Justice

How Colleges Lie About Their Student Job Prospects

March 11th 2016

By:
Alex Mierjeski

Last week, Anna Alaburda, a graduate of Thomas Jefferson School of Law, finally got a chance to use her degree — against her alma mater.

Alaburda, a 2008 graduate, is suing the school for inflating "the employment data for its graduates as a way to lure students to enroll," according to the New York Times.

Alaburda, who is saddled with $170,000 in student debt, said she would not have chosen Thomas Jefferson had she not been wooed by employment figures: 80.1 percent of Thomas Jefferson grads were allegedly working within nine months of getting their degree. Alaburda applied to 150 firms, only hearing back from one that was "less favorable than non-law related jobs that were available to her," according to the lawsuit.

As Quartz noted, in 2011, Thomas Jefferson reported that 92 percent of graduates held full-time jobs, even though the rate at which their students' passed the bar exam was less than 50 percent.

College Graduates

It's hardly the first case challenging law schools on their use of skewed employment data.

Some 15 lawsuits, according to The Times, have cropped up in recent years accusing schools of using misleading employment data — counting non-law related jobs like waitressing in employment figures, for example — in efforts to court students. Judges in previous cases have sided with schools, saying students who thought a law degree would guarantee them a job in the field should be held accountable.

The case is poised to address specific questions about how law schools present themselves to prospective students, which is especially important as law graduates have faced diminishing job prospects in recent years.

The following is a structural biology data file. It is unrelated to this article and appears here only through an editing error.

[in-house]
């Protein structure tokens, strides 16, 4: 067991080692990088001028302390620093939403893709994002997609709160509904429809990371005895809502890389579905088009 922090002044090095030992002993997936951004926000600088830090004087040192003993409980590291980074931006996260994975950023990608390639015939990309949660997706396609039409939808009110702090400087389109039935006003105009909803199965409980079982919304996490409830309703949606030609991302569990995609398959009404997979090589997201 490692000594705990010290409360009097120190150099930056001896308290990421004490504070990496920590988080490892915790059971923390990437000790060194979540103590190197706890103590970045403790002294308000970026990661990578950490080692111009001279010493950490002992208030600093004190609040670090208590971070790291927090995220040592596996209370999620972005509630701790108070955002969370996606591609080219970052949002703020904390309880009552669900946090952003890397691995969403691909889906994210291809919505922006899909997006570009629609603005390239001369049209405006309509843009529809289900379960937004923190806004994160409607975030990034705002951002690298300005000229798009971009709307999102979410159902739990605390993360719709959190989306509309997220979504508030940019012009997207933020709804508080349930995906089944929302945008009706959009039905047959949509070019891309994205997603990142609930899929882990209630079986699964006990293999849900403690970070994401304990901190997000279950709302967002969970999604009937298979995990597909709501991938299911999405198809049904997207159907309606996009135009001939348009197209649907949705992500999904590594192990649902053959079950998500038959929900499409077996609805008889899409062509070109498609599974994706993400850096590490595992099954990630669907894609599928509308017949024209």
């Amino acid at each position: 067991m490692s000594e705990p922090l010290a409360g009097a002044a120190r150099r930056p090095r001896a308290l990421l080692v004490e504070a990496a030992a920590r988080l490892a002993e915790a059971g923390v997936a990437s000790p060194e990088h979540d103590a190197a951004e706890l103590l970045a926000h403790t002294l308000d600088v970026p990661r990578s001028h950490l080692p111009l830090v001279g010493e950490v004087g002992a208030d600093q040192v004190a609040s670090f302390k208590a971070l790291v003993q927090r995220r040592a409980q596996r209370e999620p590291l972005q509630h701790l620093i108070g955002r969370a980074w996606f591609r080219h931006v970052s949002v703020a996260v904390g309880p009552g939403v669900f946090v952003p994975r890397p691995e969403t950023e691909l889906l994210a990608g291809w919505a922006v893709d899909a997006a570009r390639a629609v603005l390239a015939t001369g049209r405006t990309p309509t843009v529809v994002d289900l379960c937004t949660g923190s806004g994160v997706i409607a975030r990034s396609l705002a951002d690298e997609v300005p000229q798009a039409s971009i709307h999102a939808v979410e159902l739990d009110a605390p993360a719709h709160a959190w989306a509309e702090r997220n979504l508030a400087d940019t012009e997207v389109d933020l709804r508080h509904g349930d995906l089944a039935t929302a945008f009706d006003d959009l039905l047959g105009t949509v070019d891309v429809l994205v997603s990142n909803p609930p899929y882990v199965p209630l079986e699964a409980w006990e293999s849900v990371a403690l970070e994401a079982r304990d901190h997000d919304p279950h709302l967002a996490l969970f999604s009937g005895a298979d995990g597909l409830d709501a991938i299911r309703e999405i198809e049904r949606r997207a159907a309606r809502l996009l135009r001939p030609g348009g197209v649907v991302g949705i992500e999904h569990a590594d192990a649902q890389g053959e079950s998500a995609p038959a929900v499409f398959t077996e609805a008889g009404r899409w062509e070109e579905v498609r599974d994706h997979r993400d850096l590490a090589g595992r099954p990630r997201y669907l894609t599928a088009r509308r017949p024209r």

It also highlights larger questions about the accuracy and trustworthiness of school rankings.

Alaburda alleges that the school muddled its self-reported numbers, and those published in the U. S. News & World Report, whose college ranking guide has been a regular target since its inception in 1983 (its criticisms are enumerated in The Atlantic here), but has remained popular a handbook.
US News & World Report
Among the criticisms has been an incentive for schools to game the system in order to pounce on the publication's popularity — including sending false SAT scores of students and widening the applicant pool to narrow acceptance rates. The magazine's rankings were suspect enough to draw prominent mention in the Obama administration's push to reform how colleges are evaluated — an effort that materialized in the College Scorecard, which gives students access to federal data on a host of factors.
 

"I think there are lots of problems with it, frankly," former Secretary of Education Arne Duncan told the Diane Rehm Show in 2013. "And I think it has created a lot of perverse incentives that actually increase costs for families like yours."

At Thomas Jefferson, Duncan's criticism may not have been unfounded. In 2012, a former career services assistant director at the school said in a court document she had been told to falsify employment data.

"I routinely recorded currently unemployed students as 'employed' if they had been employed at any time since graduation," Karen Grant told the Washington Post. "As a result, the employment data that I entered into the Excel files included currently unemployed students who were inaccurately categorized as 'employed.'"